To give you some perspective, the US established a loose cordon around Fallujah, Iraq during an eight month-long standoff that allowed the population time to evacuate. British military officials criticized the US commander for firing 40 155mm artillery rounds into a small sector of Fallujah during a single night as part of the preparations for the siege of the city. The use of high explosive and white phosphorus mortar rounds was also widely condemned. There have been no shortage of allegations of war crimes and crimes against humanity in that connection, but the number of artillery pieces and the rate of fire never approached anything like this IDF barrage on the neighborhoods of Gaza City.

  35. With respect to Cu Chi what we’re concerned about with respect to proportionality is not the terrain as such. The territory was littered with civilians. The tunnels themselves had civilians. There were even schools in them!

    I’m not sure why it’s relevant that the ICC is investigating what happened in Afghanistan. If we are interested in such investigations we should consider the tactics in the “war or terror” in general and examine ocampo’s refusal to prosecute.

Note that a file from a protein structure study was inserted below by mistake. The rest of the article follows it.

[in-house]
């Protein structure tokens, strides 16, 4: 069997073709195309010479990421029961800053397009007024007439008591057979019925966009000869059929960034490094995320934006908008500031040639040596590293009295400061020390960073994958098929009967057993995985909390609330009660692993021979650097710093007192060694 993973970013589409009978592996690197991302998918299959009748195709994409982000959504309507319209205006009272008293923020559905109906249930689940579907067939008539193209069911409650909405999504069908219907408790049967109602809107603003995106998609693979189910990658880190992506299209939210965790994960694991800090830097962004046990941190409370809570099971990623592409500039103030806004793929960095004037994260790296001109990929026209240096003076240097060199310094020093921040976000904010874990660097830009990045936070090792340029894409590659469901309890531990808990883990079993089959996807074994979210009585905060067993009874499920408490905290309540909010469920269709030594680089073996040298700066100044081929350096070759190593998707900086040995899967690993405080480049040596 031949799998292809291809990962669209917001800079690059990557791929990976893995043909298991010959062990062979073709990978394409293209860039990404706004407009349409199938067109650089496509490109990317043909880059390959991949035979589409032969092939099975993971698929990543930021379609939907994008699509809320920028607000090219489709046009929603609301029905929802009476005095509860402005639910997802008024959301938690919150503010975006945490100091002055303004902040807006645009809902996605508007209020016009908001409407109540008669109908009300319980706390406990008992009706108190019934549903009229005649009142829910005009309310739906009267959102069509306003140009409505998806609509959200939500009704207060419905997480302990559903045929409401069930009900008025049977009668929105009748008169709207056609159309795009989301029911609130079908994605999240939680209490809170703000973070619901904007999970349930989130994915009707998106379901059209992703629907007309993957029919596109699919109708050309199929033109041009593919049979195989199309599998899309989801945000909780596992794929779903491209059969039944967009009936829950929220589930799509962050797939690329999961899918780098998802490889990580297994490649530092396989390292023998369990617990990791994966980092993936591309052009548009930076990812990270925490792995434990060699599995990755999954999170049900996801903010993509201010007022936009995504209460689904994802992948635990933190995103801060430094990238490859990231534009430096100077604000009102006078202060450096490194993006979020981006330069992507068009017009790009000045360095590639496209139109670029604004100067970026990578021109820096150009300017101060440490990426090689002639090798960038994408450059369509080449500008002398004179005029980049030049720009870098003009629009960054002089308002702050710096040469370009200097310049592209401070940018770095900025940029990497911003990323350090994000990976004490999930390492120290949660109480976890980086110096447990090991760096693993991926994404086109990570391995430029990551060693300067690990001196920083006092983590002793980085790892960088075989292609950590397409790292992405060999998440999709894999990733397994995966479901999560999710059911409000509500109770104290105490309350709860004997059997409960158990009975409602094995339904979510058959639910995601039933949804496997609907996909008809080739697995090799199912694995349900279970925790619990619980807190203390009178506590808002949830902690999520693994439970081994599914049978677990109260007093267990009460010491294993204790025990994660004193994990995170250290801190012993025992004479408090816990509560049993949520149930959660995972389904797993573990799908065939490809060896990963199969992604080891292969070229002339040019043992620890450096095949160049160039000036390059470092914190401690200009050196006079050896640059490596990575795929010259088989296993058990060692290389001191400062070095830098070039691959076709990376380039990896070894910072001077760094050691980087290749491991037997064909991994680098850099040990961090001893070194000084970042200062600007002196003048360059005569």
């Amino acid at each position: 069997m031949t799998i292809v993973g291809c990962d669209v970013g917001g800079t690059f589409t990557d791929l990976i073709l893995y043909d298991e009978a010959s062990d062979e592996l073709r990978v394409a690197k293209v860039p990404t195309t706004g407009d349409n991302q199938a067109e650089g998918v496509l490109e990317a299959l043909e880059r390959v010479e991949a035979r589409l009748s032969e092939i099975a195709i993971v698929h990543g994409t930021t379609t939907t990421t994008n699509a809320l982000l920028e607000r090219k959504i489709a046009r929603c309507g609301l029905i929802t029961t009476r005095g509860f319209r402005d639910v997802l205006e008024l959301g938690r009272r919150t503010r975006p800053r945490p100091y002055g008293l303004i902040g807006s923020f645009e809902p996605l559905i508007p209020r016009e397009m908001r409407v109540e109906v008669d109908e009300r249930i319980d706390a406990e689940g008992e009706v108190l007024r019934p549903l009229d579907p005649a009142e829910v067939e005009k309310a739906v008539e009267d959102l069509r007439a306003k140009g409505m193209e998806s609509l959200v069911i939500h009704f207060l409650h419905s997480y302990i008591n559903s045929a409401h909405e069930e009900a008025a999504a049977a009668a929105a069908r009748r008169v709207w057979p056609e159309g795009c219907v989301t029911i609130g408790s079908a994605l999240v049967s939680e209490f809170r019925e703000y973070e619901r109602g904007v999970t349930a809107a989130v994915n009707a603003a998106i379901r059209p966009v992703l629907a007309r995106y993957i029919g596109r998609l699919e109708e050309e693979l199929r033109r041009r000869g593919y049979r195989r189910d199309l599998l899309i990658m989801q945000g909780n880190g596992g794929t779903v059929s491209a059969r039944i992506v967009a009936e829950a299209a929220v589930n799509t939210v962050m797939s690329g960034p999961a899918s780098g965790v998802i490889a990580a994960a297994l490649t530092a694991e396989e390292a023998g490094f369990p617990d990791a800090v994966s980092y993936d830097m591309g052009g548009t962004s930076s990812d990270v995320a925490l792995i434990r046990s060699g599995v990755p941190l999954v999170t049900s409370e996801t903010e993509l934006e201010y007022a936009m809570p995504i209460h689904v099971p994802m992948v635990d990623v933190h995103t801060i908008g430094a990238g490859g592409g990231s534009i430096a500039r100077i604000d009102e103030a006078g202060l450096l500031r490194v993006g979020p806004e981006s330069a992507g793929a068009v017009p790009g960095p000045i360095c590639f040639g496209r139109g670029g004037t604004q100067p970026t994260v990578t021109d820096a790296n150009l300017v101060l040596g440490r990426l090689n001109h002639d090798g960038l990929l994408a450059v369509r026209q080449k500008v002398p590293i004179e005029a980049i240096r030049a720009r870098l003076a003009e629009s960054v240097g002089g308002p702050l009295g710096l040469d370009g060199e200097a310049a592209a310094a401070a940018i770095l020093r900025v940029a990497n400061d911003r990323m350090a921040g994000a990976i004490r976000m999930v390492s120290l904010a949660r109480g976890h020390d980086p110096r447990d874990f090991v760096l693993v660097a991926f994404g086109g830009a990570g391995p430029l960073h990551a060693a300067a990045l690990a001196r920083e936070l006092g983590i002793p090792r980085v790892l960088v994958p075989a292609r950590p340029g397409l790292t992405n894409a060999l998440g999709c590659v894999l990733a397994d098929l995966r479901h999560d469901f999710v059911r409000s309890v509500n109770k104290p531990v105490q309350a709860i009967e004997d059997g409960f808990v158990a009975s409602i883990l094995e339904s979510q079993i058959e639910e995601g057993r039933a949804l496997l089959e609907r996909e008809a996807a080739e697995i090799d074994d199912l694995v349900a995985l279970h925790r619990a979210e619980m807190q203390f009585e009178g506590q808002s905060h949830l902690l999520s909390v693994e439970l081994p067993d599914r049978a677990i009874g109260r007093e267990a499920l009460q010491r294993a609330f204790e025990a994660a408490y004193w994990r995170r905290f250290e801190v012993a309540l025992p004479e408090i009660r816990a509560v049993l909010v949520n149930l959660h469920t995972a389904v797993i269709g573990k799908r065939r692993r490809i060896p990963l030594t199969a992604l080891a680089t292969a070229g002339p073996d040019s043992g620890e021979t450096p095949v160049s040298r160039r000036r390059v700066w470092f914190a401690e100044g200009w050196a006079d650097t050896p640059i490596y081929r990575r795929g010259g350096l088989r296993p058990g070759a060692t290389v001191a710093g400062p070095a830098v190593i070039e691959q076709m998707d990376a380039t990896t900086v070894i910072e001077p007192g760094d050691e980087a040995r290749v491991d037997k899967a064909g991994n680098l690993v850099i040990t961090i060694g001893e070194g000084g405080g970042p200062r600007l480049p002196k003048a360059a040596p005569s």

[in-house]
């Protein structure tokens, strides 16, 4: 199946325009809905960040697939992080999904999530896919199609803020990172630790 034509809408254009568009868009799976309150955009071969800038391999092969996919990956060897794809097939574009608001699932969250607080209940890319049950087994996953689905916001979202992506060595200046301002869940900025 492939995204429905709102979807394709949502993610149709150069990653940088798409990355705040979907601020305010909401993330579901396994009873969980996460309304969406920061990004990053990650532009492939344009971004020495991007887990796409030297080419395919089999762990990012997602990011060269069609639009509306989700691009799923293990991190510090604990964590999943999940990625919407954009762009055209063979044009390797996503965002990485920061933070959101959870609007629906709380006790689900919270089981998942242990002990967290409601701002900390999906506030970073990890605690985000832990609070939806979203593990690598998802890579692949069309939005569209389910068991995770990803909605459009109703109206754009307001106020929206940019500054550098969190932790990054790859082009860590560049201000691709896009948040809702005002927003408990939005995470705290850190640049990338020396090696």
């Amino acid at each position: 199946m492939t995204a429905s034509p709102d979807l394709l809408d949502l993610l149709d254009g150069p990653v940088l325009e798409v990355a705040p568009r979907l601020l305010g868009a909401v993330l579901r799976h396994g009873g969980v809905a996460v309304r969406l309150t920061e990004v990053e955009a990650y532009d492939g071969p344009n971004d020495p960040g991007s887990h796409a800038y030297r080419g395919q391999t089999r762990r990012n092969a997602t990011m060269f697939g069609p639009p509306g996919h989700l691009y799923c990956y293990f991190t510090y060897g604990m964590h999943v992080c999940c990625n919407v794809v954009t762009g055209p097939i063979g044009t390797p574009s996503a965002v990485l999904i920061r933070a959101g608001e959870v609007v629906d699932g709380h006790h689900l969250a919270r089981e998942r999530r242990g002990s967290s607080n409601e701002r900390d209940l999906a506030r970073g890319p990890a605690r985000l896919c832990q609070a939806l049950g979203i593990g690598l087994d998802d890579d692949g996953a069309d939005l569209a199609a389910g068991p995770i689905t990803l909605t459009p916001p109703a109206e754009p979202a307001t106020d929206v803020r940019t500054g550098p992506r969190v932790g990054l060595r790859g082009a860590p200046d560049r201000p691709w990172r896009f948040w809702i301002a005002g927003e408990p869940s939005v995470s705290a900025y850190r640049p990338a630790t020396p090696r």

My essential point is about the definition of proportionality under which the US and coalition forces operate.

    Even if we factor In the terrain of the tunnels in Afghanistan, we should consider the totality of activity in the campaign.

  36. Response…With respect to Cu Chi what we’re concerned about with respect to proportionality is not the terrain as such. The territory was littered with civilians. The tunnels themselves had civilians. There were even schools in them!

    The tunnels were a valid military objective. You haven’t cited a single urban, built-up area or school in the Saigon/Chu Chi district that was targeted or bombed during the B-52 operations in question. FYI, those Air Force operations aren’t governed by the Army artillery field manuals you’ve cited or the Army doctrines regarding the destruction, neutralization, or suppression of an objective through indirect fire or the use of indirect weapons.

    Response . . . I’m not sure why it’s relevant that the ICC is investigating what happened in Afghanistan.

    My point is that this assault on an urban neighborhood warrants a similar review. I think you are taking the Army General’s remarks somewhat out of context. The fortified networks of caves and bunkers in Afghanistan were not located in urban areas and no one was carpet bombing or firing 7,000 rounds of high explosive artillery at an urban neighborhood in Afghanistan in a single 24 hour period.

  37. There is not one law of proportionality for urban areas and another for jungles. There is not one law for air force another for ground troops.